Krekorian Motion Aims to Increase Transparency
LOS ANGELES – Councilmember Paul Krekorian continued his fight this week against stealthy third-party political donations known as independent expenditures. After years of fighting against them in the state, Krekorian introduced a motion in the City Council Tuesday that aims to increase the transparency of spending by independent expenditure groups which have grown exponentially this decade.
“Elections should not be bought and paid for by special interests,” Councilmember Krekorian said. “This motion will help ensure a high level of transparency and accountability throughout Los Angeles without ceding the basic democratic values we all hold dear.”
Krekorian’s motion outlines three basic strategies to curb the pernicious effect of independent expenditures, a political activity intended to assist or oppose a specific candidate for office that is made without their cooperation, approval or direct knowledge. If approved, Krekorian’s motion would:
1) Triple the penalties associated with violations of the disclosures required by the city’s municipal code;
2) Require broadcasts or mass mailings by a committee making independent expenditures to include a disclosure statement. That statement would have to include the name of the committee, the names of the persons making the two highest cumulative contributions of $5,000 or more in a 12-month period, and, a statement that clearly identifies the economic or other special interest of the donors who contribute $5,000 or more;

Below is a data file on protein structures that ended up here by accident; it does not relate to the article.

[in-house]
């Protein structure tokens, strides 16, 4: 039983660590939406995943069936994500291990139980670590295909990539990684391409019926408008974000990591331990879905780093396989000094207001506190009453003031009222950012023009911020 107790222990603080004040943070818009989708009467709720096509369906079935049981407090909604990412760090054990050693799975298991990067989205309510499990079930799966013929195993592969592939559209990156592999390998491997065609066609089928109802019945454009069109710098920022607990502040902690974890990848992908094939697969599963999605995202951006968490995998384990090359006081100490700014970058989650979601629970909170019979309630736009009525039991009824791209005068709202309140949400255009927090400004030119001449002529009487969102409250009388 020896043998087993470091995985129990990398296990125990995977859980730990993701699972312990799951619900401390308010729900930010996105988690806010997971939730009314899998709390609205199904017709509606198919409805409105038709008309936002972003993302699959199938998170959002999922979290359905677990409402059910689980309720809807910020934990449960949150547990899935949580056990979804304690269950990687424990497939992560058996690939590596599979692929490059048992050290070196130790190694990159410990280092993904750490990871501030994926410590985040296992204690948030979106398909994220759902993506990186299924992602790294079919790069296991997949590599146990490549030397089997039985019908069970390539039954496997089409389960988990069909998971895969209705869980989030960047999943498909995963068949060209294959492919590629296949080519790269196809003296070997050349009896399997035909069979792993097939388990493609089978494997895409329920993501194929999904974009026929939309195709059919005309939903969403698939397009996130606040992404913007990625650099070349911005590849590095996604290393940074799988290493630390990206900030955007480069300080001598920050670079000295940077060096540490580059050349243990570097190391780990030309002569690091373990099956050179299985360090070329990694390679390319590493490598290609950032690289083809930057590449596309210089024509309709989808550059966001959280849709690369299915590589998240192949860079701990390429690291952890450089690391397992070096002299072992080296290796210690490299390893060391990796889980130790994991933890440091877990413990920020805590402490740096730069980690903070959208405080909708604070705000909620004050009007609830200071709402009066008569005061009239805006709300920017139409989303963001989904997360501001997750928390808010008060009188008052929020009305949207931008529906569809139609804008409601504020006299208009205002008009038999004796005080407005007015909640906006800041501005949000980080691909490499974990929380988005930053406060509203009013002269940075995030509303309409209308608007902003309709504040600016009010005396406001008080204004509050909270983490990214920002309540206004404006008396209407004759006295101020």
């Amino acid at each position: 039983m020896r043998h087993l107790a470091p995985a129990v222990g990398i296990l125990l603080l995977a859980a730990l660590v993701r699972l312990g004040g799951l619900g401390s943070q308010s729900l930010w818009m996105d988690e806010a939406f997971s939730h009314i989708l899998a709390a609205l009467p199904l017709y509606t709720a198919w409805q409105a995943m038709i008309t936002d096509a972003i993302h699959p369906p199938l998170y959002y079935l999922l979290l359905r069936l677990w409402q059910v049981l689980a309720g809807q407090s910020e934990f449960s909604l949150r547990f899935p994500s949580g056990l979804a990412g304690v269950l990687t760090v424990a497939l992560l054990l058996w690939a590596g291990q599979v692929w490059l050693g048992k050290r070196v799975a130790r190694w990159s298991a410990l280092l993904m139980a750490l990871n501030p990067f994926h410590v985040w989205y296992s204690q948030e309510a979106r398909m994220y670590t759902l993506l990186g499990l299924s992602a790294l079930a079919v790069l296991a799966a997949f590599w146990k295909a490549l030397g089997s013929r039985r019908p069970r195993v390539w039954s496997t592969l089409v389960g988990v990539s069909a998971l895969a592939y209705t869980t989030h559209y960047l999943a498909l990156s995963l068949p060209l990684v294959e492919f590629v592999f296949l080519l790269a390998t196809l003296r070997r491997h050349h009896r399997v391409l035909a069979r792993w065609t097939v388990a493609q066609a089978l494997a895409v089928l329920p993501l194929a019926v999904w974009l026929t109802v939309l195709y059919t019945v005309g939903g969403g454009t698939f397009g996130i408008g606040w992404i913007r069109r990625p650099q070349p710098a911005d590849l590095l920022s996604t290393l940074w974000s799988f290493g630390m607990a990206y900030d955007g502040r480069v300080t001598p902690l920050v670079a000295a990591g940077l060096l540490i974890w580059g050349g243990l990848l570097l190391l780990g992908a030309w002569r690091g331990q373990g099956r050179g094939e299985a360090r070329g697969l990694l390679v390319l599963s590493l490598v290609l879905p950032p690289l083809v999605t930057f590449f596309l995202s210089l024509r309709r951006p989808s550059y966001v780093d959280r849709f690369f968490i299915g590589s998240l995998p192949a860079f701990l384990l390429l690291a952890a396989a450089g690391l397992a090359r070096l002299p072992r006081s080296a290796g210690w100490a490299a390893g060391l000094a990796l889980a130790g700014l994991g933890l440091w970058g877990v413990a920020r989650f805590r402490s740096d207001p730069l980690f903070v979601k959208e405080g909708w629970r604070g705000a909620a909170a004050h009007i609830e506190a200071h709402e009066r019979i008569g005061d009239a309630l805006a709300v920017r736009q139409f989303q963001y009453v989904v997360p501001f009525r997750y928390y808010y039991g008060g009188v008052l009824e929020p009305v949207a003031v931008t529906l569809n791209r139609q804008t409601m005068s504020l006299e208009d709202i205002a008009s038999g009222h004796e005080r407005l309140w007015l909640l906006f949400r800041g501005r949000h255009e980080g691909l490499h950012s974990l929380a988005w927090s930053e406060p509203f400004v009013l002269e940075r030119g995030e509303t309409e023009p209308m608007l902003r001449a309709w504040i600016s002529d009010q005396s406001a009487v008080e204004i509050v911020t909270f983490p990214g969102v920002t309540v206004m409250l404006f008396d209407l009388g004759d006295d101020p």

3) Require a committee making independent expenditures to disclose the name and telephone number of its committee.
As a state Assemblyman, Krekorian authored two pieces of sunshine legislation that sought to peel back the layers of shadowy independent expenditure spending. While his legislation was thwarted twice by special interest groups in the state Legislature, Krekorian vowed not to ease his fight to increase transparency.
During his recent campaign for the City Council, though Krekorian took home 56% of the vote, he was outspent more than 2-1 in overall campaign dollars and more than 13-1 in independent expenditure donations.
Some of the tumult surrounding the expenditures during the campaign centered on a group called Working Californians, a group supporting Krekorian’s main opponent.
Working Californians sued the city of Los Angeles to overturn a 24-year-old city ethics law that had barred independent expenditure groups from collecting more than $500 from individual donors. The group said L.A.’s law was preventing it from contributing en masse to his opponent in her bid for the council.
Two weeks after the suit was filed, a federal court judge denied Working Californians’ request for a temporary restraining order. In response, Krekorian said: “By filing this lawsuit, the downtown power brokers proved that they aren’t satisfied just trying to steal this election for her- they want to hide their tracks too.”
“I was very proud to defend the ethics laws that the voters of Los Angeles enacted and have relied upon for nearly a quarter century.”
The City Attorney now has 30 days to report back to the council on a new ordinance reflecting Krekorian’s motion, which you can see below: